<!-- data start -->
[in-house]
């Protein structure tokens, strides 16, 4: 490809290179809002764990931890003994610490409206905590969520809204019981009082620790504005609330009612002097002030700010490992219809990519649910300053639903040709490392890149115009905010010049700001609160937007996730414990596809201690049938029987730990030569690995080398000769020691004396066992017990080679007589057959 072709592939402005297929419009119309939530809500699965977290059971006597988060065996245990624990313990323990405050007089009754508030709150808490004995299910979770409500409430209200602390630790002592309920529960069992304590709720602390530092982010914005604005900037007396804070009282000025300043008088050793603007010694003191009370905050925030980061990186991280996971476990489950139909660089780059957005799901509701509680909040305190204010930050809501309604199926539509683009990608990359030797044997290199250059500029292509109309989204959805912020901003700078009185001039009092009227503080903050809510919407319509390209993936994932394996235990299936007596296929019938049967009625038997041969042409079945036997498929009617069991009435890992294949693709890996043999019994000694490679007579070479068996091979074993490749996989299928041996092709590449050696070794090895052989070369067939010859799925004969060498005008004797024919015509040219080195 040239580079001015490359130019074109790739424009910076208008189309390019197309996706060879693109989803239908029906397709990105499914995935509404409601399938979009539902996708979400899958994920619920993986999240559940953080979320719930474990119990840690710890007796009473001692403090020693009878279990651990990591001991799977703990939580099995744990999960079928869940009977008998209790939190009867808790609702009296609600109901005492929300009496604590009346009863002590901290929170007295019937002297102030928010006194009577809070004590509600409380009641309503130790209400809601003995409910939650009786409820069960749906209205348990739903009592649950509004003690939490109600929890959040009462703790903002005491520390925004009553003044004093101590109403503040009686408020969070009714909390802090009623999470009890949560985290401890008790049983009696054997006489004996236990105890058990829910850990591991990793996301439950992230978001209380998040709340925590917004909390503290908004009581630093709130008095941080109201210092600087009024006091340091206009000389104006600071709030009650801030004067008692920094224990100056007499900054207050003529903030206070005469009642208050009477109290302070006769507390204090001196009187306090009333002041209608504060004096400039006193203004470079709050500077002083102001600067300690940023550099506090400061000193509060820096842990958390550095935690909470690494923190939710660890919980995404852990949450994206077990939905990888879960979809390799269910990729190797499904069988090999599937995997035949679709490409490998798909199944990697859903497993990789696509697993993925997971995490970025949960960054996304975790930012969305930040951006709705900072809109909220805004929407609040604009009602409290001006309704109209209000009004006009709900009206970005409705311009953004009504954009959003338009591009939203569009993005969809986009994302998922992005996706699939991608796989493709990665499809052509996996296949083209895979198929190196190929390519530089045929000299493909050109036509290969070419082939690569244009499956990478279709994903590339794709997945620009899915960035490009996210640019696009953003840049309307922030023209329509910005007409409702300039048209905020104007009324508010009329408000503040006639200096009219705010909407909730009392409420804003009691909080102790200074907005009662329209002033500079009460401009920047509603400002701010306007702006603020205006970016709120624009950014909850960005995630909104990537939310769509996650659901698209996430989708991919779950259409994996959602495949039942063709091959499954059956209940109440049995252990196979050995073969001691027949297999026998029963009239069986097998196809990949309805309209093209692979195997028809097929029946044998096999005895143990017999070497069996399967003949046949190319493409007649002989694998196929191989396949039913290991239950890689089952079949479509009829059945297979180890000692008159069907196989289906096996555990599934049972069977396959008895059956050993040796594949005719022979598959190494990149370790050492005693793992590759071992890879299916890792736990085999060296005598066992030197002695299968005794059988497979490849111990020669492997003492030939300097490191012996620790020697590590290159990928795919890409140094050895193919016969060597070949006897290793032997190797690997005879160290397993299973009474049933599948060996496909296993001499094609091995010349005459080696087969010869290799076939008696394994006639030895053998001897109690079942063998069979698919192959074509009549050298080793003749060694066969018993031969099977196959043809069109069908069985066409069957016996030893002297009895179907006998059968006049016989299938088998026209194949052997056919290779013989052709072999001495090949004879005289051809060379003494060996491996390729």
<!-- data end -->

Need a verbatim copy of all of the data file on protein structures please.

[in-house]
């Protein structure tokens, strides 16, 4: 490809290179809002764990931890003994610490409206905590969520809204019981009082620790504005609330009612002097002030700010490992219809990519649910300053639903040709490392890149115009905010010049700001609160937007996730414990596809201690049938029987730990030569690995080398000769020691004396066992017990080679007589057959 072709592939402005297929419009119309939530809500699965977290059971006597988060065996245990624990313990323990405050007089009754508030709150808490004995299910979770409500409430209200602390630790002592309920529960069992304590709720602390530092982010914005604005900037007396804070009282000025300043008088050793603007010694003191009370905050925030980061990186991280996971476990489950139909660089780059957005799901509701509680909040305190204010930050809501309604199926539509683009990608990359030797044997290199250059500029292509109309989204959805912020901003700078009185001039009092009227503080903050809510919407319509390209993936994932394996235990299936007596296929019938049967009625038997041969042409079945036997498929009617069991009435890992294949693709890996043999019994000694490679007579070479068996091979074993490749996989299928041996092709590449050696070794090895052989070369067939010859799925004969060498005008004797024919015509040219080195 040239580079001015490359130019074109790739424009910076208008189309390019197309996706060879693109989803239908029906397709990105499914995935509404409601399938979009539902996708979400899958994920619920993986999240559940953080979320719930474990119990840690710890007796009473001692403090020693009878279990651990990591001991799977703990939580099995744990999960079928869940009977008998209790939190009867808790609702009296609600109901005492929300009496604590009346009863002590901290929170007295019937002297102030928010006194009577809070004590509600409380009641309503130790209400809601003995409910939650009786409820069960749906209205348990739903009592649950509004003690939490109600929890959040009462703790903002005491520390925004009553003044004093101590109403503040009686408020969070009714909390802090009623999470009890949560985290401890008790049983009696054997006489004996236990105890058990829910850990591991990793996301439950992230978001209380998040709340925590917004909390503290908004009581630093709130008095941080109201210092600087009024006091340091206009000389104006600071709030009650801030004067008692920094224990100056007499900054207050003529903030206070005469009642208050009477109290302070006769507390204090001196009187306090009333002041209608504060004096400039006193203004470079709050500077002083102001600067300690940023550099506090400061000193509060820096842990958390550095935690909470690494923190939710660890919980995404852990949450994206077990939905990888879960979809390799269910990729190797499904069988090999599937995997035949679709490409490998798909199944990697859903497993990789696509697993993925997971995490970025949960960054996304975790930012969305930040951006709705900072809109909220805004929407609040604009009602409290001006309704109209209000009004006009709900009206970005409705311009953004009504954009959003338009591009939203569009993005969809986009994302998922992005996706699939991608796989493709990665499809052509996996296949083209895979198929190196190929390519530089045929000299493909050109036509290969070419082939690569244009499956990478279709994903590339794709997945620009899915960035490009996210640019696009953003840049309307922030023209329509910005007409409702300039048209905020104007009324508010009329408000503040006639200096009219705010909407909730009392409420804003009691909080102790200074907005009662329209002033500079009460401009920047509603400002701010306007702006603020205006970016709120624009950014909850960005995630909104990537939310769509996650659901698209996430989708991919779950259409994996959602495949039942063709091959499954059956209940109440049995252990196979050995073969001691027949297999026998029963009239069986097998196809990949309805309209093209692979195997028809097929029946044998096999005895143990017999070497069996399967003949046949190319493409007649002989694998196929191989396949039913290991239950890689089952079949479509009829059945297979180890000692008159069907196989289906096996555990599934049972069977396959008895059956050993040796594949005719022979598959190494990149370790050492005693793992590759071992890879299916890792736990085999060296005598066992030197002695299968005794059988497979490849111990020669492997003492030939300097490191012996620790020697590590290159990928795919890409140094050895193919016969060597070949006897290793032997190797690997005879160290397993299973009474049933599948060996496909296993001499094609091995010349005459080696087969010869290799076939008696394994006639030895053998001897109690079942063998069979698919192959074509009549050298080793003749060694066969018993031969099977196959043809069109069908069985066409069957016996030893002297009895179907006998059968006049016989299938088998026209194949052997056919290779013989052709072999001495090949004879005289051809060379003494060996491996390729």